2. I've never seen rice crust quiche before, what a great idea. I much prefer having to stretch and made do in the kitchen, I am far more creative than when I have endless choice.

    1. Tightwad Gazette recipe from early 1990's that I use regularly. I agree with you on the creativity front. Abundance is too easy.

  3. Well done on your leftover saves!
    I so wish I only had 3 to feed again and could see a $300 shop.....lol

    1. But you have built in company. My daughter is never home, and hubs works such different hours, that I often am eating alone.

  4. I am going to make those apple muffins today - have some free apples that need using up and I have all of the other ingredients. I guess that quiche would count as gluten free too. Never thought of using rice as a base, have seen corn tortillas used as an alternate too. Because we work from home hubby usually grazes on the leftovers. I hate food waste, have tried to reduce it as much as possible but turning things into other tasty things is definitely a win on keeping your grocery bills low!

    1. This was from the old Tightwad Gazette recipes-both the quiche and universal muffin recipe, and works like a charm. The oatmeal adds more fiber and are more dense and hearty. I love leftovers for my lunch and am really tackling food waste.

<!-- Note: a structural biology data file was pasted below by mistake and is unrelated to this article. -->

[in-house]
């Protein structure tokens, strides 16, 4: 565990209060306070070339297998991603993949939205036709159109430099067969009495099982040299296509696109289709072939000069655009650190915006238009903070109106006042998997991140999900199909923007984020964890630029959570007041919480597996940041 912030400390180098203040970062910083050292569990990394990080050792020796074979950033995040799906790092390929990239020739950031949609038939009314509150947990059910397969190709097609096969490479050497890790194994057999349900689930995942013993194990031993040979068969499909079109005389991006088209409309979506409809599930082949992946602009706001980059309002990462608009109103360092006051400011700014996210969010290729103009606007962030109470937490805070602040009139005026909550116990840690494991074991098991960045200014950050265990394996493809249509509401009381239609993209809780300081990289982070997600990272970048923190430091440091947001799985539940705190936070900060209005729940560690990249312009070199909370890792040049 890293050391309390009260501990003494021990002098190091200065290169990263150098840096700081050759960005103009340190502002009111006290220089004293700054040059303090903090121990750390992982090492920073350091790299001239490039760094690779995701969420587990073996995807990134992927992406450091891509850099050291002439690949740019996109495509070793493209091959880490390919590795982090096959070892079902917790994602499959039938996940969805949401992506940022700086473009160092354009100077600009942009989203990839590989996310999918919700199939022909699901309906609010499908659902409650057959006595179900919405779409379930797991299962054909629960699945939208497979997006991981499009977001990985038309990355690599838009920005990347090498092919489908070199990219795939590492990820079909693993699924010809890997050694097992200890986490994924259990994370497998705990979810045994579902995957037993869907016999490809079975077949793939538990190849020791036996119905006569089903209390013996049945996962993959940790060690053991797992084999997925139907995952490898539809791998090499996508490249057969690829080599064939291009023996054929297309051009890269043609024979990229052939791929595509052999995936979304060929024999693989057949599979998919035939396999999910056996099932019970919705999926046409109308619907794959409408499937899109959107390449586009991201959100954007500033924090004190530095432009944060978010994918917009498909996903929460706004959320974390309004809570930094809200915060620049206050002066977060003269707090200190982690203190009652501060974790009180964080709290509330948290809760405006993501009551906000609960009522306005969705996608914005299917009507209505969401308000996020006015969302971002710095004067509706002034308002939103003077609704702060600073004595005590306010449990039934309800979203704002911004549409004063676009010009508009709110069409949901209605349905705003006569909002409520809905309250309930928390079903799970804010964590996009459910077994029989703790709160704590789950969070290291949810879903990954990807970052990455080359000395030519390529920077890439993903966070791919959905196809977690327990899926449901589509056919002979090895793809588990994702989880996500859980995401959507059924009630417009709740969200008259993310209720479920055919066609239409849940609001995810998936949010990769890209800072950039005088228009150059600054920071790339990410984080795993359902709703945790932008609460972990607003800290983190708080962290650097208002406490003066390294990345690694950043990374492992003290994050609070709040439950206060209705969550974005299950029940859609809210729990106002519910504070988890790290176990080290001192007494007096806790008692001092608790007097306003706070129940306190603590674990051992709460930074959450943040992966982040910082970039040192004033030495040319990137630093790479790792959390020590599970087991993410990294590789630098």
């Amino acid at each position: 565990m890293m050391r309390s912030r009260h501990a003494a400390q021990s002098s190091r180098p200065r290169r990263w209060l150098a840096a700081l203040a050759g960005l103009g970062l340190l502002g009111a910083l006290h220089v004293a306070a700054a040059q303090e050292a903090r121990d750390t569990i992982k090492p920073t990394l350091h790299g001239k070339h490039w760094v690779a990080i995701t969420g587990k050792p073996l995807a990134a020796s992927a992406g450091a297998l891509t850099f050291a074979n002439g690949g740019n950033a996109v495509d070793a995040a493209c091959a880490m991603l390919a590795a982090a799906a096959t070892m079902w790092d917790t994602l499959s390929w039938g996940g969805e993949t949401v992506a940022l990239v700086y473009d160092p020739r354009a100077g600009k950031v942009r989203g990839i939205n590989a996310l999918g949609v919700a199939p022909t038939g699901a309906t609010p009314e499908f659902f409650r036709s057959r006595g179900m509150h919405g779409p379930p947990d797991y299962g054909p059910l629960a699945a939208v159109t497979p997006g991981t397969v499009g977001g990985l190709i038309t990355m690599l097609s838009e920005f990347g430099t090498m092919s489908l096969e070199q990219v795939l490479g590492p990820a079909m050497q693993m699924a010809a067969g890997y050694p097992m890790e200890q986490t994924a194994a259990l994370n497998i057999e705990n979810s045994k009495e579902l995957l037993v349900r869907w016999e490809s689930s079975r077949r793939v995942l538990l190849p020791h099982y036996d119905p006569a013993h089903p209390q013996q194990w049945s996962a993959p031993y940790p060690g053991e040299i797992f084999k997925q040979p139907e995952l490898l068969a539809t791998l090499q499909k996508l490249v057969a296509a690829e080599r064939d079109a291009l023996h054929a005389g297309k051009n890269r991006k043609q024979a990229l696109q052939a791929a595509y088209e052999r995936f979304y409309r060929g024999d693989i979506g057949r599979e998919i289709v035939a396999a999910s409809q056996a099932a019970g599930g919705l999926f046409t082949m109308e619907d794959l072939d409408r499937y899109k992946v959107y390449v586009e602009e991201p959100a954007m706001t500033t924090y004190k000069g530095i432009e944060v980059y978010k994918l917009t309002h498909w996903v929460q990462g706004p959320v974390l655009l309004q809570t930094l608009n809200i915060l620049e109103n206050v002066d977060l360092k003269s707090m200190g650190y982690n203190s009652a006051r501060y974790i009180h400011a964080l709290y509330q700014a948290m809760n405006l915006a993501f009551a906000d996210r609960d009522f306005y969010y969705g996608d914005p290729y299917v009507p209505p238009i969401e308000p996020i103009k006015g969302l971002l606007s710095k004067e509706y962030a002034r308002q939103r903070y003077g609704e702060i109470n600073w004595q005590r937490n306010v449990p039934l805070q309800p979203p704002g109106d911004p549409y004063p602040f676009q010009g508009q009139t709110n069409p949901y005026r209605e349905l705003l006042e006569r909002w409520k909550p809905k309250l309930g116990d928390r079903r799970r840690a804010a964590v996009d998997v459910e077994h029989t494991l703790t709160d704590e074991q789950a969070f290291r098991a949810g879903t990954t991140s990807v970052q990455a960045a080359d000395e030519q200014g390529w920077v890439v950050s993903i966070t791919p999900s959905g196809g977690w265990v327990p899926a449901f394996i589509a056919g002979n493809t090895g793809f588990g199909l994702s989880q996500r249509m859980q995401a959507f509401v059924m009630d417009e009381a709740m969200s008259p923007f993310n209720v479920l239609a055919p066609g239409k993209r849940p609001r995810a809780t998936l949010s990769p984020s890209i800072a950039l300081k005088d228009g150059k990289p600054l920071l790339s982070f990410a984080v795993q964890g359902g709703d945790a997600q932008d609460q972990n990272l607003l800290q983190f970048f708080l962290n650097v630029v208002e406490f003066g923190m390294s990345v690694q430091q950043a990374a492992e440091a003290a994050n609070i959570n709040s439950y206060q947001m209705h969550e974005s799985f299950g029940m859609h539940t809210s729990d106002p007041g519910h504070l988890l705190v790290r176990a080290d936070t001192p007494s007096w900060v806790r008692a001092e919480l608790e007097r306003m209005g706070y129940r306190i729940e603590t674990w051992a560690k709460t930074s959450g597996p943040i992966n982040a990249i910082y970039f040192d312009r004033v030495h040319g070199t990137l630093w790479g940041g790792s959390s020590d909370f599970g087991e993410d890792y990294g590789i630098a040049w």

5. Your muffins look amazing!
    I'm trying to hold our expenses down this month but Thanksgiving always costs a ton. I'm going to start buying the canned goods and anything else that can be easily stored to spread the cost out. Sigh and the holiday madness begins.

    1. As I don't host, I just end up with extras for a few side dishes, wine, and hostess gifts but even those add up. I'm hoping for a good sale on pumpkin and truffle ingredients. Both breads and candy are my go to make at home gifts for family, friend, coworkers, and neighbors.

  6. I'm usually pretty good with using up leftovers but just chucked out left over rice the other day now I'm never doing that again. Thanks for the recipe rice crust quiche here I come.

    1. When I first saw the recipe i the book Tightwad Gazette, I though why not? I'm a horrible pie crust maker anyway, and this really does make a nice, and now I know, gluten free, crust. Quiche is like pizza, anything can be included or go as a topping, and so few eggs really go quite far.

  7. You are really setting yourself some good challenges! Personally I love a good challenge like roasting a chicken and then seeing how many meals I can make out of leftovers. Does that make us food nerds?

    1. I think it's not about being cheap, but recognizing there is a finite amount of resources, money, food, time, and making the most of a resource is just plain smart. what's saved can go to other expenses, savings, a trip, and to increase my giving. Whole chickens are great-now I can easily get four solid meals, plus leftover, though when I had my son home, couldn't stretch beyond one, and the pickings for soup broth. He could eat over half the chicken himself, but still, on sale, I could get for $5.00 or less, and still feed a family of five for well under $10, one of them a teenage boy who burned huge numbers of calories as a runner and ate as much as my current household of three together.